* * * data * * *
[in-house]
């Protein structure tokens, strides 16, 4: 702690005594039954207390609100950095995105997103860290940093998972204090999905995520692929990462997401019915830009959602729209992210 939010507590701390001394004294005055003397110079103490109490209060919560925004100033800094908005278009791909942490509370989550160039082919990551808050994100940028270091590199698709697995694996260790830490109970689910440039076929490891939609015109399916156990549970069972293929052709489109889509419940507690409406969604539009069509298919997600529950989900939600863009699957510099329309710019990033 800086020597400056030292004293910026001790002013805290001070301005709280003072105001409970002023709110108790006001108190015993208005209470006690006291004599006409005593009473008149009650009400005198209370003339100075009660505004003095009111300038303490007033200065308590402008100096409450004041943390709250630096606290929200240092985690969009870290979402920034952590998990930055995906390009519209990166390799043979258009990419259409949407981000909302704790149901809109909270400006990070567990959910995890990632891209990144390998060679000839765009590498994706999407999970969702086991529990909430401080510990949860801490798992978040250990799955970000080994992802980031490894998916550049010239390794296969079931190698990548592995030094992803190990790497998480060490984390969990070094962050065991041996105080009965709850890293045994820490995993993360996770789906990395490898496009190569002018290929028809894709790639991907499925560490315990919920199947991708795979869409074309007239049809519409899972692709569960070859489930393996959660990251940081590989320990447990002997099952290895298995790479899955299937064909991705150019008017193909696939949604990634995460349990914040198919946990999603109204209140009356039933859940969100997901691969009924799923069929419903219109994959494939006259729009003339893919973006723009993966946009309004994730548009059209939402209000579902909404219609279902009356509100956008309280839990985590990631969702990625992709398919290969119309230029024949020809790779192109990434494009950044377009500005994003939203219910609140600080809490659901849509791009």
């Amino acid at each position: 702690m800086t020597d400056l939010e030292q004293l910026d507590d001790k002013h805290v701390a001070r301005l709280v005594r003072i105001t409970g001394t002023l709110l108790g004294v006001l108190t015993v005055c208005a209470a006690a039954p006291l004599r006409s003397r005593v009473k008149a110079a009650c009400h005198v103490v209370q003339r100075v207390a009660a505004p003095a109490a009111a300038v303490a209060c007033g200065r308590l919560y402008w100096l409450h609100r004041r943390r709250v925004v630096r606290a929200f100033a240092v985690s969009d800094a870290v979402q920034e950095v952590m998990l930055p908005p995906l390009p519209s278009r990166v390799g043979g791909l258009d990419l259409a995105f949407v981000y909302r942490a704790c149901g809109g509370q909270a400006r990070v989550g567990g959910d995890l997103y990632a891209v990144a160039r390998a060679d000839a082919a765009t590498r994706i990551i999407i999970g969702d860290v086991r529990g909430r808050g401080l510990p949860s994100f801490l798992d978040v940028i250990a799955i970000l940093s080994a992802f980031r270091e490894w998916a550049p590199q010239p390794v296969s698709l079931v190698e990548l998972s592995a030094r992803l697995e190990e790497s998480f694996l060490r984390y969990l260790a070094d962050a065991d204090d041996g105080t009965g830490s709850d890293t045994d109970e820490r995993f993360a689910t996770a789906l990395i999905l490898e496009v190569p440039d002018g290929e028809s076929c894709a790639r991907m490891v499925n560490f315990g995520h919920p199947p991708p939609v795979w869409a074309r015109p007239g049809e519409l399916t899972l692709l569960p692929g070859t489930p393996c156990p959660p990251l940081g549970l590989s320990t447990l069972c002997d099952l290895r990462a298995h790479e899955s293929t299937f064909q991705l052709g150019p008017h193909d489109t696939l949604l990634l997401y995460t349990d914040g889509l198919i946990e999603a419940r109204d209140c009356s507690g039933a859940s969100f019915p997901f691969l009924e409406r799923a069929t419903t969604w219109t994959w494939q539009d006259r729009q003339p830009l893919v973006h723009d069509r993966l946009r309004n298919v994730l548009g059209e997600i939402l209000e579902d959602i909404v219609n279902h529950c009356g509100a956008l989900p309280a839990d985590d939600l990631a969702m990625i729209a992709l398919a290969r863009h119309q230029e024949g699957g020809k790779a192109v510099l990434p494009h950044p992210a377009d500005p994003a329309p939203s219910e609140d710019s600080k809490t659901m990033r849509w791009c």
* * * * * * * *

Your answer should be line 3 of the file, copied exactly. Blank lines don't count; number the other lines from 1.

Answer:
């Amino acid at each position: 702690m800086t020597d400056l939010e030292q004293l910026d507590d001790k002013h805290v701390a001070r301005l709280v005594r003072i105001t409970g001394t002023l709110l108790g004294v006001l108190t015993v005055c208005a209470a006690a039954p006291l004599r006409s003397r005593v009473k008149a110079a009650c009400h005198v103490v209370q003339r100075v207390a009660a505004p003095a109490a009111a300038v303490a209060c007033g200065r308590l919560y402008w100096l409450h609100r004041r943390r709250v925004v630096r606290a929200f100033a240092v985690s969009d800094a870290v979402q920034e950095v952590m998990l930055p908005p995906l390009p519209s278009r990166v390799g043979g791909l258009d990419l259409a995105f949407v981000y909302r942490a704790c149901g809109g509370q909270a400006r990070v989550g567990g959910d995890l997103y990632a891209v990144a160039r390998a060679d000839a082919a765009t590498r994706i990551i999407i999970g969702d860290v086991r529990g909430r808050g401080l510990p949860s994100f801490l798992d978040v940028i250990a799955i970000l940093s080994a992802f980031r270091e490894w998916a550049p590199q010239p390794v296969s698709l079931v190698e990548l998972s592995a030094r992803l697995e190990e790497s998480f694996l060490r984390y969990l260790a070094d962050a065991d204090d041996g105080t009965g830490s709850d890293t045994d109970e820490r995993f993360a689910t996770a789906l990395i999905l490898e496009v190569p440039d002018g290929e028809s076929c894709a790639r991907m490891v499925n560490f315990g995520h919920p199947p991708p939609v795979w869409a074309r015109p007239g049809e519409l399916t899972l692709l569960p692929g070859t489930p393996c156990p959660p990251l940081g549970l590989s320990t447990l069972c002997d099952l290895r990462a298995h790479e899955s293929t299937f064909q991705l052709g150019p008017h193909d489109t696939l949604l990634l997401y995460t349990d914040g889509l198919i946990e999603a419940r109204d209140c009356s507690g039933a859940s969100f019915p997901f691969l009924e409406r799923a069929t419903t969604w219109t994959w494939q539009d006259r729009q003339p830009l893919v973006h723009d069509r993966l946009r309004n298919v994730l548009g059209e997600i939402l209000e579902d959602i909404v219609n279902h529950c009356g509100a956008l989900p309280a839990d985590d939600l990631a969702m990625i729209a992709l398919a290969r863009h119309q230029e024949g699957g020809k790779a192109v510099l990434p494009h950044p992210a377009d500005p994003a329309p939203s219910e609140d710019s600080k809490t659901m990033r849509w791009c």